And Adeyemi does all this while simultaneously pushing back hard against stereotypes. In an interview with the Huffington Post Adeyemi said she wanted “to create something so good and so black that even their racist ass was going to see it. That was the dream: that it would be so good and so black and so dark. Not just black, but featuring dark-skinned black people in a way that questions Hollywood’s image of what black people must be and look like.” And by the gods, she did.

The sheer scope of Children of Blood and Bone is awe-inspiring. To publish a 544-page young adult novel is a hurdle in and of itself. There have been other wildly popular door stopper YA fantasy novels before, but this one is by a Black woman with an entirely Black cast. We are in an era when publishers are rejecting manuscripts by POC and Indigenous authors for writing characters who don’t adhere to stereotypes, when only 10% of children’s and young adult books published in 2018 were about Africans and African Americans, and when less than 6% of all children’s and young adult book creators from 2018 were Black. And still Tomi Adeyemi wrote an all-Black, Nigerian-inspired YA epic fantasy. Do they give Hugos for overcoming Herculean obstacles in publishing, because I have the first nominee.

Do I see areas of missed opportunities? Sure. The lack of queer characters and the reliance on heteronormativity is frustrating. And as spicy as the romance between Zélie and Inan is, it ultimately undercuts some of Adeyemi’s message. But those are small flaws by a new author rather than irreparable structural damage. However, I’m happy we got the novel we have. Adeyemi takes risks many authors would shy away from. She has a strong, unique voice and an eye for crafting bold characters and dropping them in heart-pounding situations. She wrote an entire sea battle with ships and cannons and everything and set it in the damn desert, for crying out loud! How cool is that?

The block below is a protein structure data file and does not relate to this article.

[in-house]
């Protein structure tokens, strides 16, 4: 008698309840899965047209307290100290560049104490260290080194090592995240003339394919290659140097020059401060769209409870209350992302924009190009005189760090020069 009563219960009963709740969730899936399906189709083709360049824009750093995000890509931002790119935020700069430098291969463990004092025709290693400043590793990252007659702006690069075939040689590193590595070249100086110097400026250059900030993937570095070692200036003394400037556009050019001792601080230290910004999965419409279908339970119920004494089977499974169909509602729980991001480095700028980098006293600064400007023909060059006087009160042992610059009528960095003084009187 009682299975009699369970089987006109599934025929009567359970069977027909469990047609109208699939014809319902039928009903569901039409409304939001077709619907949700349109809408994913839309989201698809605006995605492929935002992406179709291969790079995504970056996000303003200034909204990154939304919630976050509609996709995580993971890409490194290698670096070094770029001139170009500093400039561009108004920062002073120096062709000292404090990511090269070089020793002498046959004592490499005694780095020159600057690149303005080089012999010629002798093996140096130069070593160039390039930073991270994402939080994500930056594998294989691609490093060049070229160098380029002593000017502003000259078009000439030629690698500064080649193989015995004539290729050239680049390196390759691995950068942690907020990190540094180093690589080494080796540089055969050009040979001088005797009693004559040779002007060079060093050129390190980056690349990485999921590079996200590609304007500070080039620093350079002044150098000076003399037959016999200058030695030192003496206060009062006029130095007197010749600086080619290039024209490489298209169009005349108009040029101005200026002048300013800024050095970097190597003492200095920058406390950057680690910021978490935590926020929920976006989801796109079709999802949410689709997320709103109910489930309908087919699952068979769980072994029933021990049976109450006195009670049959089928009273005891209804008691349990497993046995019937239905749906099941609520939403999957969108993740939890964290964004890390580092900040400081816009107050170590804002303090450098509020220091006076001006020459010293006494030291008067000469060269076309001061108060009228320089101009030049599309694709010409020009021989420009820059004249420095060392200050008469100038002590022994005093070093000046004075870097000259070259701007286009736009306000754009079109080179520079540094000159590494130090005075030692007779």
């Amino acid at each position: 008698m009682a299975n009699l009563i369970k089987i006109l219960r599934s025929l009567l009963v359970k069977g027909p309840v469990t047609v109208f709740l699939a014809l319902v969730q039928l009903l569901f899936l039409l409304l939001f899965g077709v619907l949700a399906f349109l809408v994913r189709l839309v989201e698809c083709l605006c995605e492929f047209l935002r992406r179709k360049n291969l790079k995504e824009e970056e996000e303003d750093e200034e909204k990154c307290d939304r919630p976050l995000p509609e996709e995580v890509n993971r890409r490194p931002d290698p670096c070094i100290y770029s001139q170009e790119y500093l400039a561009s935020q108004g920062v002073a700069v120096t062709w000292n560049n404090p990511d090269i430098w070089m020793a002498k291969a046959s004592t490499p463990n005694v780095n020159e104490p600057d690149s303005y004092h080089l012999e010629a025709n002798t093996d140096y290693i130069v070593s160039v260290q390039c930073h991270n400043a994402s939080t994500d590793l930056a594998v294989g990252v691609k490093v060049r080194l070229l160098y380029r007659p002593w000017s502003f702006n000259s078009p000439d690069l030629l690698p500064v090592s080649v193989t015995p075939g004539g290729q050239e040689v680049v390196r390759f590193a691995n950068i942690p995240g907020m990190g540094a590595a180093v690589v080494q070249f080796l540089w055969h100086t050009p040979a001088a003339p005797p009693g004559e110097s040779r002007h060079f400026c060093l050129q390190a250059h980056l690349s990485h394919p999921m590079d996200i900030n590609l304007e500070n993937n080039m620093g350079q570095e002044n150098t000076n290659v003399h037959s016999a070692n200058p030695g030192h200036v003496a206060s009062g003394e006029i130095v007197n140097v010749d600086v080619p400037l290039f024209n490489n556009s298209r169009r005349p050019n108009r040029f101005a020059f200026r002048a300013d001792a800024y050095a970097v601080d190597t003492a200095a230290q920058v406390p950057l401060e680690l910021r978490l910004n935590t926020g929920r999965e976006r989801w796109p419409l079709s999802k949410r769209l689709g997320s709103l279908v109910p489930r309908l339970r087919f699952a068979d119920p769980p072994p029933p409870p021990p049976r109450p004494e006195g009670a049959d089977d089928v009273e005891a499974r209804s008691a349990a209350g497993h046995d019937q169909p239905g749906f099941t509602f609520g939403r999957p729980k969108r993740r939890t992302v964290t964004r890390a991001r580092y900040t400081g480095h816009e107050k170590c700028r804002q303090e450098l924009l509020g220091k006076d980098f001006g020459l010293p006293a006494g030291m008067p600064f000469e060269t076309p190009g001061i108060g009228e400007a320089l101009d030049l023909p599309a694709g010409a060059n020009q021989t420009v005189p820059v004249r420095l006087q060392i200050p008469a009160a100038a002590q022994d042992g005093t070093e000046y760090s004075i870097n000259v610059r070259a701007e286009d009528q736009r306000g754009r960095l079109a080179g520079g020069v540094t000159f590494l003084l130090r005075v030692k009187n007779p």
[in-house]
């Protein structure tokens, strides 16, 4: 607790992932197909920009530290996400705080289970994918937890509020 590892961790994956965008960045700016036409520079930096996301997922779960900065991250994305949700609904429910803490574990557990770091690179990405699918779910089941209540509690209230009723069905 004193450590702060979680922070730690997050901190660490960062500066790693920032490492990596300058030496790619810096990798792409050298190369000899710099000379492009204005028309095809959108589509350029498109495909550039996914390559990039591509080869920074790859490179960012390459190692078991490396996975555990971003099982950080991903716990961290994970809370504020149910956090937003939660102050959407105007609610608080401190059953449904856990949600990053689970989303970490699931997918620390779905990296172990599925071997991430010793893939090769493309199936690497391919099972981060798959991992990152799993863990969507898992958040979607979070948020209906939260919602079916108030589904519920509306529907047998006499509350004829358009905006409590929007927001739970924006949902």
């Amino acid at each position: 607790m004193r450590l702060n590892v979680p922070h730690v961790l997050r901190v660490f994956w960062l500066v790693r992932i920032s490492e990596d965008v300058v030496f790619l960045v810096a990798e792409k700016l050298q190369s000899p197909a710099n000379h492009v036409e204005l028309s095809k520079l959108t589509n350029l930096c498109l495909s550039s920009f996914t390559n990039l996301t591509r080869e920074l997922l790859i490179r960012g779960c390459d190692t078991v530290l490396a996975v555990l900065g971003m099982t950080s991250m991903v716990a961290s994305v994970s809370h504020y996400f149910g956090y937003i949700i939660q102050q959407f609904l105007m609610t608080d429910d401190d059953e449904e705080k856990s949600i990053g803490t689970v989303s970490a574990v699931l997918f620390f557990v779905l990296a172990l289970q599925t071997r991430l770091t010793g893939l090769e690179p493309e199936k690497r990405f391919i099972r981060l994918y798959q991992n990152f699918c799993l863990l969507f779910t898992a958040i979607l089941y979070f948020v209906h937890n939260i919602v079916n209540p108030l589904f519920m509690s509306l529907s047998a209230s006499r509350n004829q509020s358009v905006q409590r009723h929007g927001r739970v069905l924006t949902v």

Children of Blood and Bone isn’t just a great young adult fantasy novel, it’s a great novel in general. I would put it up against adult fantasy fiction any day. Don’t let the young adult label fool you into thinking this is some cutesy, kiddie story. You want a killer story, thrilling adventure, intense characters, and heart-pounding relationships? It’s all here, and then some. Magic and mayhem, death and destruction, chaos and cruelty, and a lotta social commentary. I reviewed it and did a chapter-by-chapter reread of Children of Blood and Bone and yet I keep thinking of things I want to say. That’s more than I can say for most books. And it’s the mark of an award-worthy novel, if I might add.

Alex Brown is a high school librarian by day, local historian by night, author and writer by passion, and an ace/aro Black woman all the time. Keep up with her on Twitter and Insta, or follow along with her reading adventures on her blog.


Back to the top of the page


This post is closed for comments.

Our Privacy Notice has been updated to explain how we use cookies, which you accept by continuing to use this website. To withdraw your consent, see Your Choices.